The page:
Is the future of pet nutrition feeding the microbiome?

Ongoing research points to the importance of considering an animal’s microbiome when formulating pet food.

Understanding the gut microbiome may provide new avenues of formulation when considering new pet foods and animal nutrition. (Katho Menden | Shutterstock.com)
Understanding the gut microbiome may provide new avenues of formulation when considering new pet foods and animal nutrition. (Katho Menden | Shutterstock.com)

Our microbiome is the collection of bacteria that humans and animals alike carry around with them everywhere. This collection of bacteria inhabits our skin and our digestive system and there are more bacterial cells in our microbiome than there are cells in our body.

What does the research say?

We each have a unique microbiome that plays an important role in our lives that research is only starting to understand. This research is pointing to using the gut microbiome in new sustainable, natural ways that can keep our pets healthy and happy. Often, these approaches are centered around influencing the digestive tract microbiome by the selection of foods and functional ingredients used in the diet, and the research is demonstrating some very interesting findings.

Microbiome studies are highlighting new information around general diet choices like raw diets or grain-free diets, about the ability of new functional ingredients to positively impact the digestive microbiome and about the ways that microbiome changes can impact the overall health and wellbeing of pets. These results bring into sharp focus the need to approach pet nutrition in a new way and the opportunities for those that take a microbiome-considerate approach. 

Research into the gut microbiome is beginning to give us new insights into many issues that our pets commonly suffer from and new insights into how we can positively impact those same problems by feeding the gut microbiome differently. Diabetes and obesity are now showing links to specific microbiome patterns in the digestive tract of dogs and humans that are independent from genetic factors in the dog and independent from calorie intake. Additional research is showing that by changing these microbiome patterns we can begin to change the severity of these issues. 

Other studies have linked issues like anxiety, food allergies and inflammation to different microbiome patterns in the digestive tract independent of any other factor. Most importantly, we can begin to affect these microbiome patterns through the types of diets we feed and the selection of functional ingredients like specific fibers, targeted ingredients and specialized bacteria. Research in pet nutrition is already keenly focused on new discoveries in this area and will no doubt bring new benefits to a microbiome-centered feeding approach. 

The considerations of a microbiome-inclusive diet

We have more options for the types of diets we offer our pets than ever before, with choices like traditionally extruded pet foods, raw pet foods and all-meat diets. Raw diets have gained in popularity as there is a feeling that they are closer to a “natural” diet. Research evidence shows that feeding a raw diet to dogs when compared to an extruded diet can significantly enhance the metabolic and bacterial markers associated with good microbiome health, leading to better overall health for our dogs.

However, to take advantage of the benefits of a raw diet we can’t ignore their potential downsides, namely unsafe bacteria contamination and improper formulation. Choosing an all-meat diet for dogs has important microbiome consequences as well, as research studies have pointed out that all-meat diets can push the gut microbiome into a state of dysbiosis. Some researchers suggest that this may be due to a lack of functional plant fibers in the diet that can help to fuel positive bacteria in the gut. Whatever the choice of feeding, we have much to learn about how that choice feeds and changes the gut microbiome.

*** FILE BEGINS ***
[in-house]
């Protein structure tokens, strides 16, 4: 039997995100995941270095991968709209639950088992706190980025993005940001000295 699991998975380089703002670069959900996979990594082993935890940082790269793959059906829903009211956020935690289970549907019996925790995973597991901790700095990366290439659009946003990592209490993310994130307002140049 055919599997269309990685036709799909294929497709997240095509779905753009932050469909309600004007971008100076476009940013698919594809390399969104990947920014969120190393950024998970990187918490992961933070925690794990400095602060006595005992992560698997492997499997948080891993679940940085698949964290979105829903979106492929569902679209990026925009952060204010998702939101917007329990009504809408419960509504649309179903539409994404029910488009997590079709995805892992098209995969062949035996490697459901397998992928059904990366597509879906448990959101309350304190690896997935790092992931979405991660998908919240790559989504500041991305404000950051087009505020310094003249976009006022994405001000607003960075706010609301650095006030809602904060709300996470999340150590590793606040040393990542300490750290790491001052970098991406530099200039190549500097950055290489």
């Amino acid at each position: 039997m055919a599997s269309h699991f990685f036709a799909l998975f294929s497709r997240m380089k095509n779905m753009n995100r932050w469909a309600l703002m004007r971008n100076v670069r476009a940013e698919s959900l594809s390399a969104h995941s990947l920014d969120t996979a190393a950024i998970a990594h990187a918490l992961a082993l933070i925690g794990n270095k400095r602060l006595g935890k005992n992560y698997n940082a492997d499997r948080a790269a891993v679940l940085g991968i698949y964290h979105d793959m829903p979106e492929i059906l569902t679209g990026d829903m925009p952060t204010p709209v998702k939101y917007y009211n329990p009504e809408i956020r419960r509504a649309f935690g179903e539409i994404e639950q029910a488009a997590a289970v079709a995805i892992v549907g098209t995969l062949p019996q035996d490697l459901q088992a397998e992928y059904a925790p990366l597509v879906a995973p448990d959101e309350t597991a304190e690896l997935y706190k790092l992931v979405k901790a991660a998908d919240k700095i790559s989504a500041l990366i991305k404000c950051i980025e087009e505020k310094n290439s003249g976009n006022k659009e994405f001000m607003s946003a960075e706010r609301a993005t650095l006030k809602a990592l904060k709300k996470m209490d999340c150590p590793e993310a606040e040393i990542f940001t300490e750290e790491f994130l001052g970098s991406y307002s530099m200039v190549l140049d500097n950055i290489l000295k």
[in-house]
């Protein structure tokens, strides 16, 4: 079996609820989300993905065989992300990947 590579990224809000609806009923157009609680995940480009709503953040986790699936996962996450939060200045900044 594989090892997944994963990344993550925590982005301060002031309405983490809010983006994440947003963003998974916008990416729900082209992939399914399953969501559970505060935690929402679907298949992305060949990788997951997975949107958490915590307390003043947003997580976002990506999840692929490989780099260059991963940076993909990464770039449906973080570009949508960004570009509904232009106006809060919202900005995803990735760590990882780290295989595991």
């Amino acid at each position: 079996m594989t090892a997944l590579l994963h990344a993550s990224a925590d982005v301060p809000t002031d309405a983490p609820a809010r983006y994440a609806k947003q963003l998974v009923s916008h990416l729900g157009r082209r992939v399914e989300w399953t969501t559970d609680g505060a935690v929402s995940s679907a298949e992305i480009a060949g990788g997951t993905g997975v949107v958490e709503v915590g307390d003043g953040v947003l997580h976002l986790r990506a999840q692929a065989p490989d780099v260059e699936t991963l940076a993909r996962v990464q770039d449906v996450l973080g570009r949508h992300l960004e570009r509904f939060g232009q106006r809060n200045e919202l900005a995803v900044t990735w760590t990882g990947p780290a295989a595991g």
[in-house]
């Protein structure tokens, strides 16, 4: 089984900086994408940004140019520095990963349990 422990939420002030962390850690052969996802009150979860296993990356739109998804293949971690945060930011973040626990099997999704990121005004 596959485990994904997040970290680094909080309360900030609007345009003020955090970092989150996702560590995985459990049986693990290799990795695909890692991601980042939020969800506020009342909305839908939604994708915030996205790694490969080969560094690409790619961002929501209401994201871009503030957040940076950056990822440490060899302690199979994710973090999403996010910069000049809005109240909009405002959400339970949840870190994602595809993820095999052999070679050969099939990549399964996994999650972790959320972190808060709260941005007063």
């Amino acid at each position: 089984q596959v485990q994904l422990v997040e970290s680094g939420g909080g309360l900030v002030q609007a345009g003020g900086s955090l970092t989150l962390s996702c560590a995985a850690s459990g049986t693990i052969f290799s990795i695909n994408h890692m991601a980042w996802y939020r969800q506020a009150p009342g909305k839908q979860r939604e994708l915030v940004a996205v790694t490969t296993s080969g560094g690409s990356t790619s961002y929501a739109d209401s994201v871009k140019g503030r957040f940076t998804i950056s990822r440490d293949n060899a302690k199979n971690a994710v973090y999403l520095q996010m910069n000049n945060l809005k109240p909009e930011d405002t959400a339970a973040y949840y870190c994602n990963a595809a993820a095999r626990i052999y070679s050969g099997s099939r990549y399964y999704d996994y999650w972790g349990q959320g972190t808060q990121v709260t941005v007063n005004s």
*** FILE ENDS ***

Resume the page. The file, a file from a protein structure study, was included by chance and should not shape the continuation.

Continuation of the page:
Finally, we can impact the gut microbiome directly by the types of nutrients and specialized ingredients we feed our pets, and the progress we have made to date is pointing to a very promising future. At a recent microbiome conference, one pet food company presented extensive research demonstrating the impact of feeding specialized functional fibers on dogs with acute IBD symptoms. By feeding a specialized blend of functional fibers in the diet, the researchers were able to stop the symptoms and support a return to a normal gut microbiome. 

We are beginning to see a new generation of specialized bacteria reach the market with a variety of new benefits. Of interest are those that can influence the “gut-brain axis” by modifying specific gut microbiome patterns that in turn influence stress behavior in the dog. These new products are just the tip of the iceberg if current approaches in human research are any indication. 

The future of microbiome studies

Studying the microbiome is a very fast-moving field with new and exciting information coming out every day. As consumers we are already getting a lot of messages about the benefits of looking at our microbiome health, and our pets should be no different. This focus is creating interesting opportunities in pet health and nutrition; opportunities both for new ways to keep our companions happy and healthy, and for products and technologies in pet foods. Those that take a microbiome-centric viewpoint will have interesting times ahead!

Dr. Scott Carter is an animal health and nutrition expert with over 20 years of experience in the marketing and research and development of new nutritional health technologies for livestock and companion animals. He is passionate about the opportunities that the microbiome presents for new health strategies in all animals. You may connect with Dr. Carter via Linkedin at www.linkedin.com/in/scottdcarter 

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